When you think back on the day of your wedding, does it feel like yesterday or as though it occurred a lifetime ago? If you're one of many Minnesota residents who have encountered serious problems in your marriage, the latter likely better describes how you feel. A lot of time has passed since you got married and a lifetime of changes and situations have occurred that have affected your relationship with your spouse.
In 20 years, the number of people getting divorced after age 50 has more than doubled. Known as "gray divorce," such situations often include unique issues that younger couples who divorce may not deal with, such as situations involving retirement benefits or long-term care planning issues. You may not even be able to place your finger on the exact issues that formed your decision to divorce; however, you may be able to relate to one or more problems that others cite as causal factors in their own break-ups.
An issue that affects all ages
Perhaps surprisingly, infidelity is a common reason older spouses often give as to why they are filing for divorce. Current data shows that older spouses often engage in extra marital affairs and that their spouses consider their infidelity a turning point in their relationships where they determine their marriages are no longer sustainable.
Lack of independence
Especially for women who perhaps gave up career opportunities to stay home full-time and raise their children, many people who file divorce late in life say they simply have a need to know what it feels like to have independence. You may relate to this feeling if you married young and have always made decisions in your life based on what is best for your spouse or kids.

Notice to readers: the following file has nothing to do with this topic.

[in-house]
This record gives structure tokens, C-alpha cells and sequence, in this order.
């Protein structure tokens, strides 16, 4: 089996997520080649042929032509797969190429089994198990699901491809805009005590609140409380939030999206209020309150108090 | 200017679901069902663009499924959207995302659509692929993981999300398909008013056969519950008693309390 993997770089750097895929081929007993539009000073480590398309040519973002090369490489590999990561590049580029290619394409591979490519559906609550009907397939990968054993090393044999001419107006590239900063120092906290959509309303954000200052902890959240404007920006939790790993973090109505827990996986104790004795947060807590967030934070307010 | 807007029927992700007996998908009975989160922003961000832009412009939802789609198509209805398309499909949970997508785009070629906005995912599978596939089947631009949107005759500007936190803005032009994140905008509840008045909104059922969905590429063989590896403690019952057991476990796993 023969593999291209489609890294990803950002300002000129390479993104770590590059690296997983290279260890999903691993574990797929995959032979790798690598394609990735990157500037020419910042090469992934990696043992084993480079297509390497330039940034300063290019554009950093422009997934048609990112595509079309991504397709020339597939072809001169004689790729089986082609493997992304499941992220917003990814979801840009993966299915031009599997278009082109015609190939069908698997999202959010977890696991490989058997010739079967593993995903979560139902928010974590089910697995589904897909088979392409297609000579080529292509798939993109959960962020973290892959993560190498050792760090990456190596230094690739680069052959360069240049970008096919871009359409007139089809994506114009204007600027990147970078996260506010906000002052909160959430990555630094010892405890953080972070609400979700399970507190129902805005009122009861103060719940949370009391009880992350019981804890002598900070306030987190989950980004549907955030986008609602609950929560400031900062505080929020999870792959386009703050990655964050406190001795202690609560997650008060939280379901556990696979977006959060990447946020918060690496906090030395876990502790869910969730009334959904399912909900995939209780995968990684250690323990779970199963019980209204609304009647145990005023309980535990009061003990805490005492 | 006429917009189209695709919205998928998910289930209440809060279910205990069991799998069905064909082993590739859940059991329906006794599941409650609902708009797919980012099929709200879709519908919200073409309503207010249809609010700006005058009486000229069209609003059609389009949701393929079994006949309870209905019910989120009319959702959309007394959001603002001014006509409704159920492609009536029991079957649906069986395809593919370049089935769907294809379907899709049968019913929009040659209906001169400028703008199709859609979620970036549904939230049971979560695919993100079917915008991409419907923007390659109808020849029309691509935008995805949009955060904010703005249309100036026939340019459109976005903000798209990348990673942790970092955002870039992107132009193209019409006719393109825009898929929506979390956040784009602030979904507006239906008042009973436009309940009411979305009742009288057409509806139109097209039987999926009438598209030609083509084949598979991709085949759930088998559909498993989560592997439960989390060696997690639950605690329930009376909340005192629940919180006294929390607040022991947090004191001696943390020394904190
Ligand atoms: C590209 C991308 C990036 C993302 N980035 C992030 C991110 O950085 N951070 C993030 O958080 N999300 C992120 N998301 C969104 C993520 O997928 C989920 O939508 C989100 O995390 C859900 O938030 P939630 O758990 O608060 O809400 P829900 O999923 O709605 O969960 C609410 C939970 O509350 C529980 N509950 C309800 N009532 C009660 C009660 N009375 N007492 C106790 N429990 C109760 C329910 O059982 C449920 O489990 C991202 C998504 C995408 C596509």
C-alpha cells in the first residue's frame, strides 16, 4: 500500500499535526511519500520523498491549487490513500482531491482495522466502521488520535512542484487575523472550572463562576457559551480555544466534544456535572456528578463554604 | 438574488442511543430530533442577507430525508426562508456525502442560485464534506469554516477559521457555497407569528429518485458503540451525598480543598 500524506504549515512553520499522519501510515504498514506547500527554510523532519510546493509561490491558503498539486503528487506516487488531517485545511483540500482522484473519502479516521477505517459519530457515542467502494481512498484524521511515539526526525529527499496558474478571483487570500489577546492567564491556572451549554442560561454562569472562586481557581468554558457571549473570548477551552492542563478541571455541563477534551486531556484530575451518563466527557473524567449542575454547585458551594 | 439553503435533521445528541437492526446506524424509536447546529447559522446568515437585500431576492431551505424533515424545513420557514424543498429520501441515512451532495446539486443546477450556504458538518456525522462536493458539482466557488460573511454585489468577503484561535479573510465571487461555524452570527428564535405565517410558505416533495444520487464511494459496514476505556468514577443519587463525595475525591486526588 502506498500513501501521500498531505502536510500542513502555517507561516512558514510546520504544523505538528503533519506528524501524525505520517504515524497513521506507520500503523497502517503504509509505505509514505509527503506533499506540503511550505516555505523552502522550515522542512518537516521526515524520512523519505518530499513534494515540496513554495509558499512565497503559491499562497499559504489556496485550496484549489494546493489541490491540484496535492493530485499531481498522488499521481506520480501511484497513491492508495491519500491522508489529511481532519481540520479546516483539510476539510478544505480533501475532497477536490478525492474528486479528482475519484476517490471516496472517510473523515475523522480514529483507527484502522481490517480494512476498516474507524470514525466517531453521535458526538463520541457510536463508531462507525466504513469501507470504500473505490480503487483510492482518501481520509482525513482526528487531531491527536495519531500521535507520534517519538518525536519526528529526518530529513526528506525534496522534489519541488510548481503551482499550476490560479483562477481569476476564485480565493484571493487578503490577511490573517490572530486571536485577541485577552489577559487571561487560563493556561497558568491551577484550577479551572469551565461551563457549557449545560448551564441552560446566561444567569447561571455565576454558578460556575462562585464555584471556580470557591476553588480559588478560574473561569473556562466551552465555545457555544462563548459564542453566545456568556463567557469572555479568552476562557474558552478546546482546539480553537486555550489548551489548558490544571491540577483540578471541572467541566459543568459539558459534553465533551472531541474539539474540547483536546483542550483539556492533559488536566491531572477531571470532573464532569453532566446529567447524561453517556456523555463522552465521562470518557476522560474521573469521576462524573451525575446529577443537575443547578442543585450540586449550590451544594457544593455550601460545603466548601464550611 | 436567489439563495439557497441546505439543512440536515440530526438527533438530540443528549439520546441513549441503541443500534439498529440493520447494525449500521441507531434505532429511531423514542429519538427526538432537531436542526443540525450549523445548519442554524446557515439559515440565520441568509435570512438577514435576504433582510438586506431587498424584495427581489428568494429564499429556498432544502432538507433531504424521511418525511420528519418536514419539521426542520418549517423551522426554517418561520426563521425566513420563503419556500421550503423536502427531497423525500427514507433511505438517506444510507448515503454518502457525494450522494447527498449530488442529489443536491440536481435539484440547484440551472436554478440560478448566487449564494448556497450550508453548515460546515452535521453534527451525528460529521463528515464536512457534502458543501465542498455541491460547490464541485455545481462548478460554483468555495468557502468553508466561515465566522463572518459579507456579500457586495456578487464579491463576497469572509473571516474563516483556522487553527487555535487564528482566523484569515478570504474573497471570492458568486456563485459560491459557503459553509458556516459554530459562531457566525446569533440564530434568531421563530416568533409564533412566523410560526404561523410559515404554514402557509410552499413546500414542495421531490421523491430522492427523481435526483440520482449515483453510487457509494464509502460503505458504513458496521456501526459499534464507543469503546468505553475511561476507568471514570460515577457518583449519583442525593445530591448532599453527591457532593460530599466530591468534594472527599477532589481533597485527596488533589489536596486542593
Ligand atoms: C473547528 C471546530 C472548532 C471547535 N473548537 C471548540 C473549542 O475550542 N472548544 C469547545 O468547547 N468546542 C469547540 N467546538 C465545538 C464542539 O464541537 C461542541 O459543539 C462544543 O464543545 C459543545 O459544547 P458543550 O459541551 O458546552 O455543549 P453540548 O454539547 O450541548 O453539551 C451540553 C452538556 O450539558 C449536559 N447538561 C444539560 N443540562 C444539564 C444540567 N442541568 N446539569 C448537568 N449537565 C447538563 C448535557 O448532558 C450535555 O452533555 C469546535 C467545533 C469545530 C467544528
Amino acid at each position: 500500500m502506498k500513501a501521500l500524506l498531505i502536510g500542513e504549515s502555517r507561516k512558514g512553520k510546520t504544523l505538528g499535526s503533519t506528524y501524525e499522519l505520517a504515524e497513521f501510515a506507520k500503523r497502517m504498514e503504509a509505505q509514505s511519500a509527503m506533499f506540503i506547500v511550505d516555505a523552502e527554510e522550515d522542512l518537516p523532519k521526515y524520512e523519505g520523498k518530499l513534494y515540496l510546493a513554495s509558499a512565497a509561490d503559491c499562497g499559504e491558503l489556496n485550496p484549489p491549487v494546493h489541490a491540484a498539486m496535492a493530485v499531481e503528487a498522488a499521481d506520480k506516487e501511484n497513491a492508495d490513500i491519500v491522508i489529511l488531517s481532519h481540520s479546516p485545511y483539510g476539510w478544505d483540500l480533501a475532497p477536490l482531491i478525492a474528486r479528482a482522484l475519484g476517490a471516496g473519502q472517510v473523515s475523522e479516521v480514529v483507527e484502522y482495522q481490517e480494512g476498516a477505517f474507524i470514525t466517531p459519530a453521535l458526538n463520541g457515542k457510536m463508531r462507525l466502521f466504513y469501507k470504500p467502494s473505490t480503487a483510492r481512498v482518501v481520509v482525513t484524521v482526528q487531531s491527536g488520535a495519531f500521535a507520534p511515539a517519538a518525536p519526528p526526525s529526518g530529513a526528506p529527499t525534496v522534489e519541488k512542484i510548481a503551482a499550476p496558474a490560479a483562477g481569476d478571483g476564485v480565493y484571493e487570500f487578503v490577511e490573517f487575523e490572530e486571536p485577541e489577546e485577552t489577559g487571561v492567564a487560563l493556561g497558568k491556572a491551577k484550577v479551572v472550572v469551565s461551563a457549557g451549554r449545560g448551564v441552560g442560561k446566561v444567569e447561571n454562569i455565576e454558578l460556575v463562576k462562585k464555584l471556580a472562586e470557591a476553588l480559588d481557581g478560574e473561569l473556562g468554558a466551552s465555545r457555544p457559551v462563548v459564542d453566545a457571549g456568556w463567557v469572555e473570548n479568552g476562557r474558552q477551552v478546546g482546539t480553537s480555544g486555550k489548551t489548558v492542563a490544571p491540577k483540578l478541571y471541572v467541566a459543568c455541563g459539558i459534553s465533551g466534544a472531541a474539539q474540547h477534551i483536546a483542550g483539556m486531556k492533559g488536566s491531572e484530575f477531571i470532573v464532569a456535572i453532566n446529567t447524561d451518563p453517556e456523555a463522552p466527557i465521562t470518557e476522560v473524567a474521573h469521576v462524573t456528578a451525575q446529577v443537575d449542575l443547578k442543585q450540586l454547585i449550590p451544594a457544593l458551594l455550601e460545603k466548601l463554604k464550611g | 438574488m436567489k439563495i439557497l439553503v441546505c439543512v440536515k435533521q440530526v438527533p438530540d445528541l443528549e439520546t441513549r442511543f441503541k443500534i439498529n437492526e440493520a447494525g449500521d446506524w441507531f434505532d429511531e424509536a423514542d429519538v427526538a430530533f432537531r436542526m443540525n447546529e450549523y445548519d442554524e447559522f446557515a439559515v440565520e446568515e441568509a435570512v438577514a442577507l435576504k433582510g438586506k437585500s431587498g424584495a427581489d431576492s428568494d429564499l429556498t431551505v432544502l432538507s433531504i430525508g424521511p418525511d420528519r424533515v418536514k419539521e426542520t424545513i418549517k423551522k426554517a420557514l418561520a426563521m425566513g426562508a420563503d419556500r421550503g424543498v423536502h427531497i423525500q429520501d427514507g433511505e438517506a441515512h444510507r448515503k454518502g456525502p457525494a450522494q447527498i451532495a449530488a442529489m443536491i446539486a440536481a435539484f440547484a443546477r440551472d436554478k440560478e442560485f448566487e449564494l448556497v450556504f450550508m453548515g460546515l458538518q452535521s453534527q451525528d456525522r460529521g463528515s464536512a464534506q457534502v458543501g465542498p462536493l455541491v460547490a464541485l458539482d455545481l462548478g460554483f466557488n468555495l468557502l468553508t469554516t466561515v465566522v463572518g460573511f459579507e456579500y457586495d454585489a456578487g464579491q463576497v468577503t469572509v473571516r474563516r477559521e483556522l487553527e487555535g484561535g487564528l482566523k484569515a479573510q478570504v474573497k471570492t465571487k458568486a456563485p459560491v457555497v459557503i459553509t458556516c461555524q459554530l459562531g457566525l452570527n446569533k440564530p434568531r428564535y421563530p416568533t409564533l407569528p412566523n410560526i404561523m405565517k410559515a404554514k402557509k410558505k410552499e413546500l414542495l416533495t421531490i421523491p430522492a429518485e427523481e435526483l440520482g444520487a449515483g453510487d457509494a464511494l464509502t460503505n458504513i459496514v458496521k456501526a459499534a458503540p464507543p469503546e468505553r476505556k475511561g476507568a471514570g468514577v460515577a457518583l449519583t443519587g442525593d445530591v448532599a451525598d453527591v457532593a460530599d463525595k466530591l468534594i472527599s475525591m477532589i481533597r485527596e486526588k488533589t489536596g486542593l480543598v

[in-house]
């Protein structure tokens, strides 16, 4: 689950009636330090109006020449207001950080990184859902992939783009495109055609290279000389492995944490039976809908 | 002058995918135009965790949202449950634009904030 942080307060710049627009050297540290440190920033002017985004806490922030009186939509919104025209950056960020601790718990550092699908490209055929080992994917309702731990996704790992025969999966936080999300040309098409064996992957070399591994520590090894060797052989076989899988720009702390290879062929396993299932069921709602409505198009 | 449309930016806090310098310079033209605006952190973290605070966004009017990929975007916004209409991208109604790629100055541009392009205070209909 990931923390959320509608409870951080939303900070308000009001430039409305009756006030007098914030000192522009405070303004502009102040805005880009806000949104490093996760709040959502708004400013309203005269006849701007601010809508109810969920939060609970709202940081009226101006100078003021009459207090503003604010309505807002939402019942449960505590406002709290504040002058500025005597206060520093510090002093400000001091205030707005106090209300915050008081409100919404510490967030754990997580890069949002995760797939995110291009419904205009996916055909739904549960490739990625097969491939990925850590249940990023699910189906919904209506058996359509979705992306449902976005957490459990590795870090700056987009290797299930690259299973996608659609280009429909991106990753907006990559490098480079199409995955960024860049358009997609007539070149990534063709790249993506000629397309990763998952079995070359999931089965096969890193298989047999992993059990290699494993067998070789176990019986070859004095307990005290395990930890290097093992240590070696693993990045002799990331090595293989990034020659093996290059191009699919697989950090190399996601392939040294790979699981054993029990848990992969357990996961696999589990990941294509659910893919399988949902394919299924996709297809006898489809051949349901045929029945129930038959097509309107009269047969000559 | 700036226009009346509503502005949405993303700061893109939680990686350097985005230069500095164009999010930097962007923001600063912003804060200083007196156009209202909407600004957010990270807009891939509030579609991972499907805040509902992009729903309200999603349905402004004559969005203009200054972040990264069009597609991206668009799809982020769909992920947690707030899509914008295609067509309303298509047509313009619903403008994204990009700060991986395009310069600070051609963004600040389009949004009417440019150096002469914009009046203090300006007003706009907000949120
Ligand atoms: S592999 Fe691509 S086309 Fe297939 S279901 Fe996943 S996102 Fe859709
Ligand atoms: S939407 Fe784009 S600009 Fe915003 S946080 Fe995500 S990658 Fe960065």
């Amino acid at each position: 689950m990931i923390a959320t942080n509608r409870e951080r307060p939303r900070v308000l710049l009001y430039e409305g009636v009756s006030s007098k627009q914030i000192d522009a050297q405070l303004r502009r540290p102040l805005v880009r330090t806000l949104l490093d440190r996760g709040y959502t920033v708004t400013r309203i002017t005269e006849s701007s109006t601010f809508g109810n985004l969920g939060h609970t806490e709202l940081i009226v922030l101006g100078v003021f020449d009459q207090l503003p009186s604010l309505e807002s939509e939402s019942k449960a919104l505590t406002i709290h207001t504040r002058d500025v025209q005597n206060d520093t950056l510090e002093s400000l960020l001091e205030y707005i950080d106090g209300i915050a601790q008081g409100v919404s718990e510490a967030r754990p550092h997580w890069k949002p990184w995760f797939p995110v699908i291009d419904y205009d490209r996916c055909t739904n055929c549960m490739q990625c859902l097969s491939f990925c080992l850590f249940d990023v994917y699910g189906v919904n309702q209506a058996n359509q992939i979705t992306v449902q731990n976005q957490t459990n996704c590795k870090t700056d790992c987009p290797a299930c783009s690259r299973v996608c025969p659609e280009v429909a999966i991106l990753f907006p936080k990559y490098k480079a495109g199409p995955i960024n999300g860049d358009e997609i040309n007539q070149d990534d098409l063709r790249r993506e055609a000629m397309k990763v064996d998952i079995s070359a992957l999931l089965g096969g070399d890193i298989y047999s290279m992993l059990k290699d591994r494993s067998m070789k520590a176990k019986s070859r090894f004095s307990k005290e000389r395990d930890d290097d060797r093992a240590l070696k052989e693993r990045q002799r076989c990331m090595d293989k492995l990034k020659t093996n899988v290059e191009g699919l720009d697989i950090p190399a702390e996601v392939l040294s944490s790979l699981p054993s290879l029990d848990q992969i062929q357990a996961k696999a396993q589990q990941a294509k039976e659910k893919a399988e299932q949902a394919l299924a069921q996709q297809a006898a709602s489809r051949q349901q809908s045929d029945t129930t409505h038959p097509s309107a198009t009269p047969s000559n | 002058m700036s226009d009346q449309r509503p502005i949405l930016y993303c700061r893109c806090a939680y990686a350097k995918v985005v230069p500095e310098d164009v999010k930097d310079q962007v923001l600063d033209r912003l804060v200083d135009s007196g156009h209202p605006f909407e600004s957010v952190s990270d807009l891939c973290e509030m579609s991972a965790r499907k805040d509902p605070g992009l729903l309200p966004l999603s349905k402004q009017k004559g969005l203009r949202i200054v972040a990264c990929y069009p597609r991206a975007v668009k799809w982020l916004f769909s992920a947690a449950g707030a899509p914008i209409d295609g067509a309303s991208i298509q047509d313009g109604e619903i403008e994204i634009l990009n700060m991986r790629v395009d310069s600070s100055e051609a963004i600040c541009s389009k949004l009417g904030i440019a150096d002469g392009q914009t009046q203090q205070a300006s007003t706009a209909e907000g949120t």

Divorce isn't frowned upon so much, anymore
When you got married, the thought of getting divorced may never have entered your mind, not only because you were very much in love at the time, but also because of the negative stigma attached to divorce back then. Nowadays, society tends be much more understanding of such decisions.
Couples drift apart over time
Now that your kids are grown and on their own, you may be one of many Minnesota spouses who say they simply had nothing left in common with their spouse once the entered the empty nest phase in life.
Moving on in life
After being together for so many years, you are likely to experience moments of great sorrow as you move toward a new, independent lifestyle. Then again, you might feel more like you just want to get it over with, so you can leave the past behind and discover new experiences in life. The less legal problems you have, the easier it might be to achieve your goals, which is why many Minnesota spouses seek guidance from experienced family law attorneys before heading to court.